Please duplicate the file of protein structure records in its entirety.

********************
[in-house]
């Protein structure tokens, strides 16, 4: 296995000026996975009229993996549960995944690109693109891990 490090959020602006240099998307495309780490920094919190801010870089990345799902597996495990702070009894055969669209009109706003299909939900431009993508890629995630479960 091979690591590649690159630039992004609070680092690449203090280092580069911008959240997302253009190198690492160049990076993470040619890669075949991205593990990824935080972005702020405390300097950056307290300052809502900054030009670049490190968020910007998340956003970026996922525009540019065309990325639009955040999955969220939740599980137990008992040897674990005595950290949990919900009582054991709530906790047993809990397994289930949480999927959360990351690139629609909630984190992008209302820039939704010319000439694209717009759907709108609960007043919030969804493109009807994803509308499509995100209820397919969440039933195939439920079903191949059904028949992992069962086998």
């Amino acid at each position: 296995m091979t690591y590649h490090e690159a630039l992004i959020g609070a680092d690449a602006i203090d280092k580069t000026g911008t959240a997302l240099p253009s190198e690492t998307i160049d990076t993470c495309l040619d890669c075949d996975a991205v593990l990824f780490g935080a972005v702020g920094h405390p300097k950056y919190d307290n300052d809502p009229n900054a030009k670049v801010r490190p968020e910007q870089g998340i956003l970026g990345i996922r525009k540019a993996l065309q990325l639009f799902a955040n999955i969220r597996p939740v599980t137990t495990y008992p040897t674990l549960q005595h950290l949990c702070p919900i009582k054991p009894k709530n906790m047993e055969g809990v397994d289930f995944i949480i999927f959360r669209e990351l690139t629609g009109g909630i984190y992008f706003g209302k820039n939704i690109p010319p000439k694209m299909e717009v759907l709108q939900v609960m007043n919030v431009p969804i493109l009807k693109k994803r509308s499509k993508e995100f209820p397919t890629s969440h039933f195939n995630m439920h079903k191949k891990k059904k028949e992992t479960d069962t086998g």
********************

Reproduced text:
[in-house]
């Protein structure tokens, strides 16, 4: 296995000026996975009229993996549960995944690109693109891990 490090959020602006240099998307495309780490920094919190801010870089990345799902597996495990702070009894055969669209009109706003299909939900431009993508890629995630479960 091979690591590649690159630039992004609070680092690449203090280092580069911008959240997302253009190198690492160049990076993470040619890669075949991205593990990824935080972005702020405390300097950056307290300052809502900054030009670049490190968020910007998340956003970026996922525009540019065309990325639009955040999955969220939740599980137990008992040897674990005595950290949990919900009582054991709530906790047993809990397994289930949480999927959360990351690139629609909630984190992008209302820039939704010319000439694209717009759907709108609960007043919030969804493109009807994803509308499509995100209820397919969440039933195939439920079903191949059904028949992992069962086998």
């Amino acid at each position: 296995m091979t690591y590649h490090e690159a630039l992004i959020g609070a680092d690449a602006i203090d280092k580069t000026g911008t959240a997302l240099p253009s190198e690492t998307i160049d990076t993470c495309l040619d890669c075949d996975a991205v593990l990824f780490g935080a972005v702020g920094h405390p300097k950056y919190d307290n300052d809502p009229n900054a030009k670049v801010r490190p968020e910007q870089g998340i956003l970026g990345i996922r525009k540019a993996l065309q990325l639009f799902a955040n999955i969220r597996p939740v599980t137990t495990y008992p040897t674990l549960q005595h950290l949990c702070p919900i009582k054991p009894k709530n906790m047993e055969g809990v397994d289930f995944i949480i999927f959360r669209e990351l690139t629609g009109g909630i984190y992008f706003g209302k820039n939704i690109p010319p000439k694209m299909e717009v759907l709108q939900v609960m007043n919030v431009p969804i493109l009807k693109k994803r509308s499509k993508e995100f209820p397919t890629s969440h039933f195939n995630m439920h079903k191949k891990k059904k028949e992992t479960d069962t086998g």